150To kepe a regne out of meschief.

For alle resoun wolde this,

That unto him which the heved is

The membres buxom scholden bowe,

And he scholde ek her trowthe allowe,

With al his herte and make hem chiere,

For good consail is good to hiere.

Althogh a man be wys himselve,

Yit is the wisdom more of tuelve;

And if thei stoden bothe in on,

160To hope it were thanne anon

That god his grace wolde sende

To make of thilke werre an ende,

Which every day now groweth newe:

And that is gretly forto rewe

In special for Cristes sake,

Which wolde his oghne lif forsake

Among the men to yeve pes.

But now men tellen natheles

That love is fro the world departed,

170So stant the pes unevene parted

With hem that liven now adaies.

Bot forto loke at alle assaies,

To him that wolde resoun seche

After the comun worldes speche

It is to wondre of thilke werre,

In which non wot who hath the werre;

For every lond himself deceyveth

And of desese his part receyveth,

And yet ne take men no kepe.

180Bot thilke lord which al may kepe,

To whom no consail may ben hid,

Upon the world which is betid,

Amende that wherof men pleigne

With trewe hertes and with pleine,

And reconcile love ayeyn,

As he which is king sovereign

Of al the worldes governaunce,

And of his hyhe porveaunce

Afferme pes betwen the londes

190And take her cause into hise hondes,

So that the world may stonde apppesed

And his godhede also be plesed.

To thenke upon the daies olde,

The lif of clerkes to beholde,

Men sein how that thei weren tho

Ensample and reule of alle tho

Whiche of wisdom the vertu soughten.

Unto the god ferst thei besoughten

As to the substaunce of her Scole,

200That thei ne scholden noght befole

Her wit upon none erthly werkes,

Which were ayein thestat of clerkes,

And that thei myhten fle the vice

Which Simon hath in his office,

Wherof he takth the gold in honde.

For thilke tyme I understonde

The Lumbard made non eschange

The bisschopriches forto change,

Ne yet a lettre for to sende

210For dignite ne for Provende,

Or cured or withoute cure.

The cherche keye in aventure

Of armes and of brygantaille

Stod nothing thanne upon bataille;

To fyhte or for to make cheste

It thoghte hem thanne noght honeste;

Bot of simplesce and pacience

Thei maden thanne no defence:

The Court of worldly regalie

220To hem was thanne no baillie;

The vein honour was noght desired,

Which hath the proude herte fyred;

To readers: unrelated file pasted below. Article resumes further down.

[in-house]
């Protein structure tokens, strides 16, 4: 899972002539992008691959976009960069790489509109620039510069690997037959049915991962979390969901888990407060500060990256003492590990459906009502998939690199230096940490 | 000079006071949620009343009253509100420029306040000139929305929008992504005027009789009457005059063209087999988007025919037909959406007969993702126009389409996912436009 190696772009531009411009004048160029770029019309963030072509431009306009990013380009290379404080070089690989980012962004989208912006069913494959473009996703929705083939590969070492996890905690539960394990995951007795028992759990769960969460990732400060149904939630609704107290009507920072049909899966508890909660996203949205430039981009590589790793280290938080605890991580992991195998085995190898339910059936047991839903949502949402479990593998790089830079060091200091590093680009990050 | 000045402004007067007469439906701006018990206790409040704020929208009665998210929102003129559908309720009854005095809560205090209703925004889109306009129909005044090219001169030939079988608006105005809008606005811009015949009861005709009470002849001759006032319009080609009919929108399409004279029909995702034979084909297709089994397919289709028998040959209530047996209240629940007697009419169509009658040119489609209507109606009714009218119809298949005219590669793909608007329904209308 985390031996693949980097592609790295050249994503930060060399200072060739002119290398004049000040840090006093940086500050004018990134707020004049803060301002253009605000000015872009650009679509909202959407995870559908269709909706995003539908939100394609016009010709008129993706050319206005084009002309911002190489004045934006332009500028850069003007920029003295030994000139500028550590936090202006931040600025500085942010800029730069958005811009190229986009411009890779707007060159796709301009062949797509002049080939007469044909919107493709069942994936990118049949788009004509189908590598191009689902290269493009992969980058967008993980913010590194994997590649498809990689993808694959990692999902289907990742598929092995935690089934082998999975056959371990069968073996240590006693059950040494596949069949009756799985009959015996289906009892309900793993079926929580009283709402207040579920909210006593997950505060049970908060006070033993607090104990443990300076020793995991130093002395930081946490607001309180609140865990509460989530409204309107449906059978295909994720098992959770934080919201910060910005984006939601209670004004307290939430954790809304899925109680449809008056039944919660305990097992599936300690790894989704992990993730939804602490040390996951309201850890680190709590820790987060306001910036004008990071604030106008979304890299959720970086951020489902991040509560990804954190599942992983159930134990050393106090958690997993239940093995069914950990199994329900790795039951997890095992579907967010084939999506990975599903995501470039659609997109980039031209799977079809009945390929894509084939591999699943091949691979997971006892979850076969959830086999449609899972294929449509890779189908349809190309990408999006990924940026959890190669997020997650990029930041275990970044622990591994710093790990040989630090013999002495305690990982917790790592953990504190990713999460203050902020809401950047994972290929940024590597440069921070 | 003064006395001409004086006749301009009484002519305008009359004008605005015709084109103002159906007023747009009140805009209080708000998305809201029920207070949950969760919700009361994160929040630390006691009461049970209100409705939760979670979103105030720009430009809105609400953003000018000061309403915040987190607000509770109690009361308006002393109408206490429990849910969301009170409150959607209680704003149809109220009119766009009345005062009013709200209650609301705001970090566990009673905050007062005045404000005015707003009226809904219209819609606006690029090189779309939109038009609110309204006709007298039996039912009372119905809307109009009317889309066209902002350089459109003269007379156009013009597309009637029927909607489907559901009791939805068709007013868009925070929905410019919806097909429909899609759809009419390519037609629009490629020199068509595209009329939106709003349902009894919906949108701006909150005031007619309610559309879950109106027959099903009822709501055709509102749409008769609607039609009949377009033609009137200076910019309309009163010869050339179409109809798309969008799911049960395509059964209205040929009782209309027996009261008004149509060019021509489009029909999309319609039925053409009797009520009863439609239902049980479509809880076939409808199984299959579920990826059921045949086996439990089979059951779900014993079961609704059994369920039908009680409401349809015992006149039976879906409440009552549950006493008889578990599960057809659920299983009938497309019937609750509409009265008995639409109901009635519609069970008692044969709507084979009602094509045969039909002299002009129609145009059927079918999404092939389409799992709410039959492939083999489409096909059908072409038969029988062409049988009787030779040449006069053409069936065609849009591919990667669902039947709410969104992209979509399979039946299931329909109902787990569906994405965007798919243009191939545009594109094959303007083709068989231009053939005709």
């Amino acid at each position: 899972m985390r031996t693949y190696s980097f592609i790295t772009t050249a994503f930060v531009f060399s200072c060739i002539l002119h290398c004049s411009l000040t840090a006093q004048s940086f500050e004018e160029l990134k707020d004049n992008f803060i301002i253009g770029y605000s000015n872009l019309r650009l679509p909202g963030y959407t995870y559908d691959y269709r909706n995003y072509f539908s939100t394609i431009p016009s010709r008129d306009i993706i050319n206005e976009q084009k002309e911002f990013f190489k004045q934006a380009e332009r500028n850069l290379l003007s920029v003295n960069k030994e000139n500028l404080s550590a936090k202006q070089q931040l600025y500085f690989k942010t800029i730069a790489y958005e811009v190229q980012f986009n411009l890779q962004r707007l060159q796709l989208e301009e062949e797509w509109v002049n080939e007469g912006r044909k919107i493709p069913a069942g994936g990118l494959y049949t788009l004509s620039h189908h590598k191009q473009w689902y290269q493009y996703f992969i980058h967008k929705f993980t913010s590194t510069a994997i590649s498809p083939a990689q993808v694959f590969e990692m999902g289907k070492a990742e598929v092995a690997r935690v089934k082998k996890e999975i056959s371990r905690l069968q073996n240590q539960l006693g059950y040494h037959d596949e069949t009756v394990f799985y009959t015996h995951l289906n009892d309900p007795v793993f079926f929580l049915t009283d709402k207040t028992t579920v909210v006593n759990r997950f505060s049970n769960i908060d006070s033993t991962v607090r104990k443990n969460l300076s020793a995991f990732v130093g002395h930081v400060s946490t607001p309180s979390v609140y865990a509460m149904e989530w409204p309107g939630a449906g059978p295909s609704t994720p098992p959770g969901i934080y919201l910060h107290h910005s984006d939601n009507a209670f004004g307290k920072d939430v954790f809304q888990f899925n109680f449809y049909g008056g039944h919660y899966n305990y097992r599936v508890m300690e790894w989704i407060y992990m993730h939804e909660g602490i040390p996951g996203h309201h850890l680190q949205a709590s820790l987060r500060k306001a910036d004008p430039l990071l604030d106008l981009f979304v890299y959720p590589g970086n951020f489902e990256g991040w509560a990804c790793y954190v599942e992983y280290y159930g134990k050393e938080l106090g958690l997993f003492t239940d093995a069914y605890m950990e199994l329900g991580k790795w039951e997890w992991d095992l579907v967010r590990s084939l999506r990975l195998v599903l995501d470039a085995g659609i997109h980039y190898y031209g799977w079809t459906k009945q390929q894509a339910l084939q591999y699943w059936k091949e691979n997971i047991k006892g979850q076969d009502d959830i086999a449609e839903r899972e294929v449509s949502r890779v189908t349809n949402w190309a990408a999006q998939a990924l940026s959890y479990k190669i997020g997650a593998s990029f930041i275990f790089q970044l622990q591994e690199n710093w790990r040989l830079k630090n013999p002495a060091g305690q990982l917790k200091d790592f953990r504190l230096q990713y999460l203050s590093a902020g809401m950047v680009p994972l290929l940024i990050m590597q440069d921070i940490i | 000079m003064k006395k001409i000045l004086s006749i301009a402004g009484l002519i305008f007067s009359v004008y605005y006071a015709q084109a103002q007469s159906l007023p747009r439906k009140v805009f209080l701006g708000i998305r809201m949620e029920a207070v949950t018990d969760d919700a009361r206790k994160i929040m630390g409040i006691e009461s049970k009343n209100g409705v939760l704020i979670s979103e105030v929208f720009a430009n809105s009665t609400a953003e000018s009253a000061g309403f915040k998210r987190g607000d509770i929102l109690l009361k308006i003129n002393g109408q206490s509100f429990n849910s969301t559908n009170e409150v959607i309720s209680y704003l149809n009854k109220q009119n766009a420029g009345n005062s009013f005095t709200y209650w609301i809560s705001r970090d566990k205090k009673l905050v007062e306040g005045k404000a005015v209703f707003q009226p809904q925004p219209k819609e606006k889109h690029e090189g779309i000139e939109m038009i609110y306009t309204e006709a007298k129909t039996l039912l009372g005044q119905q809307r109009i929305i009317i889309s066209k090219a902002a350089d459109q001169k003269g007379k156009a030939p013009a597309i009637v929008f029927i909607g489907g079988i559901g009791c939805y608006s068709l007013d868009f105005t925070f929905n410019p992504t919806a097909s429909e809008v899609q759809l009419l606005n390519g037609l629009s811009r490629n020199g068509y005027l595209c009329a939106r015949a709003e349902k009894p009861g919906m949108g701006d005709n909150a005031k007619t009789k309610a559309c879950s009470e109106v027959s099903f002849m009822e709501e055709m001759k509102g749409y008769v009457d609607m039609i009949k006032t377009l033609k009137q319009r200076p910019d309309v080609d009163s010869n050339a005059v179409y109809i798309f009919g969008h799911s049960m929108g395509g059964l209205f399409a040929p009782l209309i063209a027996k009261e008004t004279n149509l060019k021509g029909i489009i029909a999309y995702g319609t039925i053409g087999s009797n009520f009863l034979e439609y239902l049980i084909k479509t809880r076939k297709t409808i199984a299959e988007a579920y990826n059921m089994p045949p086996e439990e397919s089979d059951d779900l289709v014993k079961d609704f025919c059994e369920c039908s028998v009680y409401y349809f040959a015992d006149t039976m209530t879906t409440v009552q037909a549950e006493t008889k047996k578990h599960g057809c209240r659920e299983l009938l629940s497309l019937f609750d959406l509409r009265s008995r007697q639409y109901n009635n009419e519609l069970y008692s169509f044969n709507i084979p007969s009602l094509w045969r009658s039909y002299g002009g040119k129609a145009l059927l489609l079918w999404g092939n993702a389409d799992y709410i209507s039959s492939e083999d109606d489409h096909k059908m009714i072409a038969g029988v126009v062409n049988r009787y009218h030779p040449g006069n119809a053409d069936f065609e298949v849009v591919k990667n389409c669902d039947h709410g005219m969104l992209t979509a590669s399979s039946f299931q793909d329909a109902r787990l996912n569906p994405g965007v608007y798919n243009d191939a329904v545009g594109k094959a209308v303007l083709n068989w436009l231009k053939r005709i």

Humilite was tho withholde,

And Pride was a vice holde.

Of holy cherche the largesse

Yaf thanne and dede gret almesse

To povere men that hadden nede:

Thei were ek chaste in word and dede,

Wherof the poeple ensample tok;

230Her lust was al upon the bok,

Or forto preche or forto preie,

To wisse men the ryhte weie

Of suche as stode of trowthe unliered.

Lo, thus was Petres barge stiered

Of hem that thilke tyme were,

And thus cam ferst to mannes Ere

The feith of Crist and alle goode

Thurgh hem that thanne weren goode

And sobre and chaste and large and wyse.

240Bot now men sein is otherwise,

Simon the cause hath undertake,

The worldes swerd on honde is take;

And that is wonder natheles,

Whan Crist him self hath bode pes

And set it in his testament,

How now that holy cherche is went,

Of that here lawe positif

Hath set to make werre and strif

For worldes good, which may noght laste.

250God wot the cause to the laste

Of every right and wrong also;

But whil the lawe is reuled so

That clerkes to the werre entende,

I not how that thei scholde amende

The woful world in othre thinges,

To make pes betwen the kynges

After the lawe of charite,

Which is the propre duete

Belongende unto the presthode.

260Bot as it thenkth to the manhode,

The hevene is ferr, the world is nyh,

And veine gloire is ek so slyh,

Which coveitise hath now withholde,

That thei non other thing beholde,

Bot only that thei myhten winne.

And thus the werres thei beginne,

Wherof the holi cherche is taxed,

That in the point as it is axed

The disme goth to the bataille,

270As thogh Crist myhte noght availe

To don hem riht be other weie.

In to the swerd the cherche keie

Is torned, and the holy bede

Into cursinge, and every stede

Which scholde stonde upon the feith

And to this cause an Ere leyth,

Astoned is of the querele.

That scholde be the worldes hele

Is now, men sein, the pestilence

280Which hath exiled pacience

Fro the clergie in special:

And that is schewed overal,

In eny thing whan thei ben grieved.

Bot if Gregoire be believed,

As it is in the bokes write,

He doth ous somdel forto wite

The cause of thilke prelacie,

Wher god is noght of compaignie:

For every werk as it is founded

290Schal stonde or elles be confounded;

Who that only for Cristes sake

Desireth cure forto take,

And noght for pride of thilke astat,

To bere a name of a prelat,

He schal be resoun do profit

In holy cherche upon the plit

That he hath set his conscience;

Bot in the worldes reverence

Ther ben of suche manie glade,

300Whan thei to thilke astat ben made,

Noght for the merite of the charge,

Bot for thei wolde hemself descharge

Of poverte and become grete;

And thus for Pompe and for beyete

The Scribe and ek the Pharisee